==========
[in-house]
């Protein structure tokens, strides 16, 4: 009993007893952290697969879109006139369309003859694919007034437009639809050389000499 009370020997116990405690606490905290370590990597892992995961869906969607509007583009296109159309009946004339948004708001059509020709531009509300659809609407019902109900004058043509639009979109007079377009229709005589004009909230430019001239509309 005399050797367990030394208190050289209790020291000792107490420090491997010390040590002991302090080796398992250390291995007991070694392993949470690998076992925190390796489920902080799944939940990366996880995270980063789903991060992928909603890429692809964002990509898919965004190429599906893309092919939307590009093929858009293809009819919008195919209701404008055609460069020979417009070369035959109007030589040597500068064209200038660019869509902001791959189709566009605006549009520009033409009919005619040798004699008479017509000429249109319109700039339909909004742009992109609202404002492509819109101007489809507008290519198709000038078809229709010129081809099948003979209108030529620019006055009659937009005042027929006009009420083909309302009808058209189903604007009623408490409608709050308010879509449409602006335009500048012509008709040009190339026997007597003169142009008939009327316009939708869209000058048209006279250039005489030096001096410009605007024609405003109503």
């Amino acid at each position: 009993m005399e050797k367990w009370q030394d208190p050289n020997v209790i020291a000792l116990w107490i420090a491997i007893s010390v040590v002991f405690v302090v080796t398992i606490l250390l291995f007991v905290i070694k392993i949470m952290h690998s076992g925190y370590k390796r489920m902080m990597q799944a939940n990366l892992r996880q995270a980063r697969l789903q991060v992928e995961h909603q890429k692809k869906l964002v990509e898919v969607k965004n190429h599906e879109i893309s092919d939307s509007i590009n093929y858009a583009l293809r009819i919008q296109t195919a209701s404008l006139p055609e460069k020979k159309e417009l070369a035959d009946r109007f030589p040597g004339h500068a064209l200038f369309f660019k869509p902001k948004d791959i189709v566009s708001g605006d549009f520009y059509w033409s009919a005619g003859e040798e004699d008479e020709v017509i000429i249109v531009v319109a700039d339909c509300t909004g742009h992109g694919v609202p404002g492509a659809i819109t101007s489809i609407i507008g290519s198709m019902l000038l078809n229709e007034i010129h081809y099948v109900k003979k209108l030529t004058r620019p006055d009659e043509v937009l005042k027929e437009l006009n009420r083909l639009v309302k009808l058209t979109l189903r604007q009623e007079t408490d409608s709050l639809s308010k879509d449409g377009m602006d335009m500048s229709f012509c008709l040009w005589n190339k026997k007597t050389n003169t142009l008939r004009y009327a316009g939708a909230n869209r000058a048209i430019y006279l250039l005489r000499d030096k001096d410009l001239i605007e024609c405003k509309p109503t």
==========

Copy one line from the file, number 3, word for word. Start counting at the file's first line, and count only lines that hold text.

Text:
């Amino acid at each position: 009993m005399e050797k367990w009370q030394d208190p050289n020997v209790i020291a000792l116990w107490i420090a491997i007893s010390v040590v002991f405690v302090v080796t398992i606490l250390l291995f007991v905290i070694k392993i949470m952290h690998s076992g925190y370590k390796r489920m902080m990597q799944a939940n990366l892992r996880q995270a980063r697969l789903q991060v992928e995961h909603q890429k692809k869906l964002v990509e898919v969607k965004n190429h599906e879109i893309s092919d939307s509007i590009n093929y858009a583009l293809r009819i919008q296109t195919a209701s404008l006139p055609e460069k020979k159309e417009l070369a035959d009946r109007f030589p040597g004339h500068a064209l200038f369309f660019k869509p902001k948004d791959i189709v566009s708001g605006d549009f520009y059509w033409s009919a005619g003859e040798e004699d008479e020709v017509i000429i249109v531009v319109a700039d339909c509300t909004g742009h992109g694919v609202p404002g492509a659809i819109t101007s489809i609407i507008g290519s198709m019902l000038l078809n229709e007034i010129h081809y099948v109900k003979k209108l030529t004058r620019p006055d009659e043509v937009l005042k027929e437009l006009n009420r083909l639009v309302k009808l058209t979109l189903r604007q009623e007079t408490d409608s709050l639809s308010k879509d449409g377009m602006d335009m500048s229709f012509c008709l040009w005589n190339k026997k007597t050389n003169t142009l008939r004009y009327a316009g939708a909230n869209r000058a048209i430019y006279l250039l005489r000499d030096k001096d410009l001239i605007e024609c405003k509309p109503t």